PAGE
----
A dispute with the owners, who allegedly reneged on a six-figure repayment due to Hoddle personally, led to the project upping sticks and moving entirely to an academy-only structure at Bisham Abbey. While the intentions were unquestionably sound, the immediate pathway differed somewhat from FC Malaga City Academy, as Darwen points out.

“They went and bought a club and did it that way; we’re starting from the very bottom but trying to make our way up as a high as possible as quickly as possible, so we’re different in that way. People have likened it to the Nike football academy, [with players] getting a place in the football league, and then becoming professional as well. That’s the idea behind it.”

The sheer weight of Nike’s global appeal, not to mention their financial clout or luxurious facilities within the FA’s St. George’s Park, means there are still some obvious differences, but the ethos of pastoral care is every bit as strong. While the Nike Academy offers first-class training and preparation, the one element that even they lack is the guaranteed re-entry into professional football.

A regular turnover of graduates means that there is still the intense pressure of earning an offer of a professional contract or being rejected from the academy itself, so while the second chance mantra rings true, there are still many who fall through the cracks in face of such stiff competition.

Nevertheless, the chance to impress against high-profile opposition is a critical aspect of their work; Barcelona and Internazionale have both fallen to the academy side, while the worldwide reach of the recruitment program has unearthed the likes of Celtic’s Tom Rogic.

FC Malaga City Academy is at a bizarre advantage. Although it may lack the seemingly bottomless pit of money and resources available to the American sportswear giant, the partnership with CD Almuñécar City offers a more structured path directly into the professional game with a group of staff who are effectively pulling towards exactly the same goal. Jermy is the obvious tangible link between the two entities, and his driving ethos since setting up FC Malaga City Academy four years ago dictates the direction of both. One gets the sense that this is what drives him as much as anything when he describes his thinking.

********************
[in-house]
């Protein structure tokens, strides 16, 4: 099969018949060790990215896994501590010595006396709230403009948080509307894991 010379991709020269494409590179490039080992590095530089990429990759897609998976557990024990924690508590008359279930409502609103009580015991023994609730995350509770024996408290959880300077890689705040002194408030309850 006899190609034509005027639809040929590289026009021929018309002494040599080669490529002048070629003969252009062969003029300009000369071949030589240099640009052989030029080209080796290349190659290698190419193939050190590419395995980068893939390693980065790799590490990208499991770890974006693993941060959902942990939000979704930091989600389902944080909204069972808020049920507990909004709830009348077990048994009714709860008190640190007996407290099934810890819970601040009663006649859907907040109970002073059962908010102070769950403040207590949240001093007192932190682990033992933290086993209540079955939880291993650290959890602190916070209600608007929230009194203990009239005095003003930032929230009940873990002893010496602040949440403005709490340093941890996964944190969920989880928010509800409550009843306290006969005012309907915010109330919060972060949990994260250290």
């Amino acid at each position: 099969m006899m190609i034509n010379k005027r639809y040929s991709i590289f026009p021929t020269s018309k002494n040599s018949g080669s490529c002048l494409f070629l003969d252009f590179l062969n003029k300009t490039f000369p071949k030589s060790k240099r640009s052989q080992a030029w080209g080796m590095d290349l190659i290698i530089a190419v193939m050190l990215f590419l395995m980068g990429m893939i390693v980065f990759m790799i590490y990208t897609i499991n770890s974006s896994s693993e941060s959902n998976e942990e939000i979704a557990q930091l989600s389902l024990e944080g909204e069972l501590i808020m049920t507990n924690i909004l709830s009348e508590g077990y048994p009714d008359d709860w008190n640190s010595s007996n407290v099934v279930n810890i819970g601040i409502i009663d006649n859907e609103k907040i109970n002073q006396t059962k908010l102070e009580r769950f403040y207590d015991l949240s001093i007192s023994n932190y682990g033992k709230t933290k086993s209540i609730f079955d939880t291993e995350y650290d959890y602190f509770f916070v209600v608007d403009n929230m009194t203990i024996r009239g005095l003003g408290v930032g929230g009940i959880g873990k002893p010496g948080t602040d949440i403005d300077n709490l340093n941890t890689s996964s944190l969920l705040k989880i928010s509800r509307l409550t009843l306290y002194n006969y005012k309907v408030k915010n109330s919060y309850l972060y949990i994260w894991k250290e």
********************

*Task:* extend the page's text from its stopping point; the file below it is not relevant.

“The academy has stuck to its roots, which is helping young people be better footballer players and most importantly better young men. We run the academy as a non-profit organisation as opposed to a commercial enterprise. Being a private academy this is extremely unique and this shows in all levels, not just from costs to the player to come for a full season but from the level of care given to the players from the coaching team.

“We take players to trials no matter where. I can remember driving eight hours to Portugal to take two players to train for a week with a pro club there, organizing hotel rooms for them, getting them fed…everything. Last season a player needed his appendix out and was in hospital for four nights. We made sure a coach slept in the hospital with him every night to ensure he was comfortable and had any help with language.”

Regular midweek showcase matches against LaLiga and Segunda División academy sides offer a real chance to impress, and with tangible results too. At the time of writing, there were seven players either on trial or attending training with clubs in the top four tiers of Spanish football, including one at Málaga CF. Saurav Gopalkrishan recently went on trial with Kerala Blasters in the Indian Super League, while Ellis Hare-Reid earned a call-up to the New Zealand under-20 squad and was offered a full contract at Ayr United after his time with the academy.